When I finished, I returned to the car and the dog and basically did everything in reverse. I closed the door to my bug. The crowd watched me avidly. I lifted my shoulders and ran my tongue across my minty-fresh teeth. "Recommended by nine out of ten dentists."
The curvy blond woman clutched her hand to her large chest as if she'd been shot. "Oh my gawd! I knew it was going to happen sooner or later. Truhart is becoming home to hippies and homeless people. What will our summer residents think when we have bag ladies lying around on the streets?"
"What will his lordship think?" the wide woman added. His lordship? How curious. Maybe there was some sort of strange cult thing happening in Truhart. I wasn't exactly opposed to cults. I had been on the fringe of several. More as a spectator than anything.
"We've got to get that community center going sooner rather than later, George," the blonde said.
George, the brown-suited man, cleared his throat, preparing to make a speech. "Young lady, as the mayor of this town, it is my duty to inform you that we don't take lightly to drifters. Now, while there isn't technically a vagrancy clause in our city bylaws, we do take drugs and other deviant behavior seriously. I could call the sheriff, but you might find it goes easier if you move along to the next town."
"Yeah. Try Harrisburg!" someone in the back said.
I held up my Pikachu key chain. "Oh, I'm not homeless. I just couldn't make it past the front door last night."
"What front door are you talking about?"
I pointed down the street where my appointment stood. "Books from He — I mean Books from the Hart."
A collective silence descended on the crowd. The large woman with the coupons stepped forward. "Wait a minute, I remember you. Are you Gertrude Brown's long-lost great-niece?"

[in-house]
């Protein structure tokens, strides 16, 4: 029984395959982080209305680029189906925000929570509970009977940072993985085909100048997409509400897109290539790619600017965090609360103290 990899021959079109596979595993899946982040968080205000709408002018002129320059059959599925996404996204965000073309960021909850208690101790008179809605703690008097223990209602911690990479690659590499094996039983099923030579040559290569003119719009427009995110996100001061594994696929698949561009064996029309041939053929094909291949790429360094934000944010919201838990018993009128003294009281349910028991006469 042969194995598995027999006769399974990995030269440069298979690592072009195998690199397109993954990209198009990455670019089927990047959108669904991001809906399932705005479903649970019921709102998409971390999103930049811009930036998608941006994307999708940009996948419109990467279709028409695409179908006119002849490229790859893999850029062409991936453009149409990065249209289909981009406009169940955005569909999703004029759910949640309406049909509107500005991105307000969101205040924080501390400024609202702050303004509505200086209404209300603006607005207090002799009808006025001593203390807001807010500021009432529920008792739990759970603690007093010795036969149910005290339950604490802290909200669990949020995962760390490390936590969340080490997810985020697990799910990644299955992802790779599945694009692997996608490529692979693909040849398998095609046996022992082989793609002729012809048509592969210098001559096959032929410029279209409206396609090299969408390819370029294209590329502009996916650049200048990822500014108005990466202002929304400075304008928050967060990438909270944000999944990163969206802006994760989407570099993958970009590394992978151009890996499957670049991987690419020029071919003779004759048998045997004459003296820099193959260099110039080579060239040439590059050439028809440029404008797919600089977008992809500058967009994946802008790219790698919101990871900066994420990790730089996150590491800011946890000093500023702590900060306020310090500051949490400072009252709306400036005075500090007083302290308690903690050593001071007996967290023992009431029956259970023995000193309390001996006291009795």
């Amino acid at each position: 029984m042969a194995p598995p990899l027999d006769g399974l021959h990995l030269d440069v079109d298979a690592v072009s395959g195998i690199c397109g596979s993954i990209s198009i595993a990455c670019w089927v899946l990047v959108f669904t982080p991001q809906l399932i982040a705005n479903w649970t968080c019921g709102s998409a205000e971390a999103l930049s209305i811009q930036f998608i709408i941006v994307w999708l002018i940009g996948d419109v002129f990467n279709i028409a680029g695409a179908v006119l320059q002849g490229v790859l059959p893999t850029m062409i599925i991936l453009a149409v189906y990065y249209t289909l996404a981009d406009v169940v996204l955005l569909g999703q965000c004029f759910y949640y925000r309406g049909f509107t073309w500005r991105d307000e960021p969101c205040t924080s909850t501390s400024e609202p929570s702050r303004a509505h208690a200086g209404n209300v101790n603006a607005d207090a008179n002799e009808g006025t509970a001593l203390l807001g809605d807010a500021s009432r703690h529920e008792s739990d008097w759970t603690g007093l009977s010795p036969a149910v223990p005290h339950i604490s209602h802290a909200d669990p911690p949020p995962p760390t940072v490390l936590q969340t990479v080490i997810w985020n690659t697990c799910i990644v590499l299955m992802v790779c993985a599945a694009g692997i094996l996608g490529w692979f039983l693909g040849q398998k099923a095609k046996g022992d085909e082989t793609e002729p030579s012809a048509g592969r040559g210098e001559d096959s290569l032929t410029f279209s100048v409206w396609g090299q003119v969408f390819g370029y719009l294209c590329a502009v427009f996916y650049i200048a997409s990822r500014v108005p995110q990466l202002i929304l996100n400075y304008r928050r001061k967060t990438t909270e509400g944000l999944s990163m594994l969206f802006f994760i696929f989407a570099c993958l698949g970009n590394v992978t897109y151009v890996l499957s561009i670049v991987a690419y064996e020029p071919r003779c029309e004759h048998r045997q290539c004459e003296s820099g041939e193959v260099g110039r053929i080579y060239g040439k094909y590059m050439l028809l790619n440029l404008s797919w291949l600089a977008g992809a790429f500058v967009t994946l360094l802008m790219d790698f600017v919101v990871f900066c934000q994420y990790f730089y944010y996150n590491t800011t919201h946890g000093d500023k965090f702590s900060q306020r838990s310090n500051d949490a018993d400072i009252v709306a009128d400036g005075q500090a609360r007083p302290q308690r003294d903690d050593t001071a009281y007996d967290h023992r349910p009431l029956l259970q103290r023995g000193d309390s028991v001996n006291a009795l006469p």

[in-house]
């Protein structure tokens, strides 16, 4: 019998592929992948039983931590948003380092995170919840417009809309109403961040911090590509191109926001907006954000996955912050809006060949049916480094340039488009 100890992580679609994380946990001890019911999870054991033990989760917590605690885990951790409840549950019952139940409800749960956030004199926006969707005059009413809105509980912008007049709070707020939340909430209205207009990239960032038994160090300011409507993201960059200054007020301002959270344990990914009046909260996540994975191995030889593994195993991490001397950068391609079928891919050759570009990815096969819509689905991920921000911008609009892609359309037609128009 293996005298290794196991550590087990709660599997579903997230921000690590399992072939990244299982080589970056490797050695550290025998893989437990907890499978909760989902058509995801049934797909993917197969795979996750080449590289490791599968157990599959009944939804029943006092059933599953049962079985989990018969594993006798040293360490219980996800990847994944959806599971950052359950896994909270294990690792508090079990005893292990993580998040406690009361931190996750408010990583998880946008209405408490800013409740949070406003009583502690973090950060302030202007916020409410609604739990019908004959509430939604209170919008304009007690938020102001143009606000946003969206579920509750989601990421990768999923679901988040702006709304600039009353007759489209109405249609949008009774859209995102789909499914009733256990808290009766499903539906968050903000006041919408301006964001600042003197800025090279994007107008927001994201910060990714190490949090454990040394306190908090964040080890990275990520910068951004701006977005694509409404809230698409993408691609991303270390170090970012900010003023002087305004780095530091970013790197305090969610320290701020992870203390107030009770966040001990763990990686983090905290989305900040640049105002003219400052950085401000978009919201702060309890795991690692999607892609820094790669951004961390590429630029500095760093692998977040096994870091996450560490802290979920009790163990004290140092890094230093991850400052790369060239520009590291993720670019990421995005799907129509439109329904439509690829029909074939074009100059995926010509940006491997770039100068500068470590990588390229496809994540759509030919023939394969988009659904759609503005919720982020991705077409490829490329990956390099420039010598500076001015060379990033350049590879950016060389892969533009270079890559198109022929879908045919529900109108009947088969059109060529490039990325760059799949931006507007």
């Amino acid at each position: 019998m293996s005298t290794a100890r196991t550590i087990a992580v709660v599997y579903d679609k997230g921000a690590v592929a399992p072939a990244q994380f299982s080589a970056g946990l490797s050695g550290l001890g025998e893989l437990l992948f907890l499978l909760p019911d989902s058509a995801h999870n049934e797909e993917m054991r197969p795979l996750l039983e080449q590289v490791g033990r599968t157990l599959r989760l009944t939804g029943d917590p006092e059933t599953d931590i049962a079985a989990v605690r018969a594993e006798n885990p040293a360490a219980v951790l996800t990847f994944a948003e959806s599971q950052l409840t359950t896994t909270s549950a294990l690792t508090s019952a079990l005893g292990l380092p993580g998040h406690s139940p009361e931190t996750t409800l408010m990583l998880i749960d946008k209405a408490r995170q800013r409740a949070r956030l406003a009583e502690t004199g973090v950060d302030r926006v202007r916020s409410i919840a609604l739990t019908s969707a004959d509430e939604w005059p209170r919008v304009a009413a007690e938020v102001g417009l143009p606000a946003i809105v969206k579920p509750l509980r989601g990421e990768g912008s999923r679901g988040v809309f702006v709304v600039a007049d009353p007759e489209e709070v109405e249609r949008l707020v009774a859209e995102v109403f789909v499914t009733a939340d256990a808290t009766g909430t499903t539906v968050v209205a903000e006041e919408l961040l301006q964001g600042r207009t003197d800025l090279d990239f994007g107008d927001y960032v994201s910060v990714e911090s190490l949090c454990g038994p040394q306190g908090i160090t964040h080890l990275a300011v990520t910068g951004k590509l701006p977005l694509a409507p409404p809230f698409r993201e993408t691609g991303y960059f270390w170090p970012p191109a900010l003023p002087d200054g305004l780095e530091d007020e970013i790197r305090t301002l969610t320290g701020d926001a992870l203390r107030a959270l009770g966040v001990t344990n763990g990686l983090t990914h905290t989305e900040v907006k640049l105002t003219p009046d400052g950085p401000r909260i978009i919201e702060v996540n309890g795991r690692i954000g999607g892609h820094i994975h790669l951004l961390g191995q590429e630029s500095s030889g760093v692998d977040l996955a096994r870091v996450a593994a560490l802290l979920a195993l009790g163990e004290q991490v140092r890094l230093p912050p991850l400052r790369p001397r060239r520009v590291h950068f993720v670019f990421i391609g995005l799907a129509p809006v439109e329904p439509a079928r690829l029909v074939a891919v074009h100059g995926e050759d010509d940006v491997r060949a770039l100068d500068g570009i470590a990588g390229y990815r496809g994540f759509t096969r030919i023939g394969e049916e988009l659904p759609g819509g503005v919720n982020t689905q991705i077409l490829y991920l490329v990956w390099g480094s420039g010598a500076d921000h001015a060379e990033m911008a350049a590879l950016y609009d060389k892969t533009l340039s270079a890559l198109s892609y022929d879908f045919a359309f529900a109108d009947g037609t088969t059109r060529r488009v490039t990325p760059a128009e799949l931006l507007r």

"Long, yes." I stood tall. "But not lost." I had known where I was for the past several years. Most of the time, at least. There were a few times in Montana where I had taken a detour into parts unknown and ended up sleeping under the stars. Those had been some of the most beautiful wrong turns I had ever taken.
The busty woman cupped her hand over her mouth and whispered something to George. I heard the words dimwitted and slow.
I should have expected that reaction. But it had been years since I had heard those words. It made the tips of my fingers tingle when people used them in regards to me, or anyone else for that matter. I clutched Pikachu with both hands and told myself not to kick the woman. I grabbed my vintage military rucksack from the backseat. The shaggy collie leaned against my knee and I would have reassured him that he would be okay here, but he wasn't mine so it would be overstepping my role. I patted his back instead. "Come on, dog."
Together we walked down the street toward Hell.
* * *
Even after all these years, it was amazing how little had changed. Truhart had never been crowded, but I didn't recall it being so vacant. The years since my mother died and my father dumped my brother, Leo, and me on my Aunt Gertrude didn't look like they had been good to the town.
We arrived late last night. Rush-hour traffic on I-75 in Detroit had been a mess, and by the time we got through it, Mickey was pointing both hands to the twelve. Almost exactly midnight. The night shadows had taken over the empty center of town and the streetlights weren't working — or maybe there were no streetlights. I had stared out Lulu's front windshield with the strange feeling that the dog and I weren't alone. Something unearthly floated in front of the windshield. The hair on my arm shot straight up. Perhaps Aunt Gertrude's ghost was coming to haunt me in new ways she hadn't thought up when she was alive. On closer inspection, I realized it was a torn plastic bag floating across the hood of the car.
It was ridiculous for a woman of my age and experience to sit in a parked car at midnight like a coward. I had climbed Pico de Orizaba, the tallest mountain in Mexico, at twenty-three, bungee-jumped from the bridge to nowhere in southern California at twenty, streaked naked through the streets of San Francisco at nineteen, and run away from my guardian at sixteen. This one little thing, I could do.
Excerpted from The Bookshop on Autumn Lane by Cynthia Tennent. Copyright © 2016 Cynthia Tennent. Excerpted by permission of KENSINGTON PUBLISHING CORP..
All rights reserved. No part of this excerpt may be reproduced or reprinted without permission in writing from the publisher.
Excerpts are provided by Dial-A-Book Inc. solely for the personal use of visitors to this web site.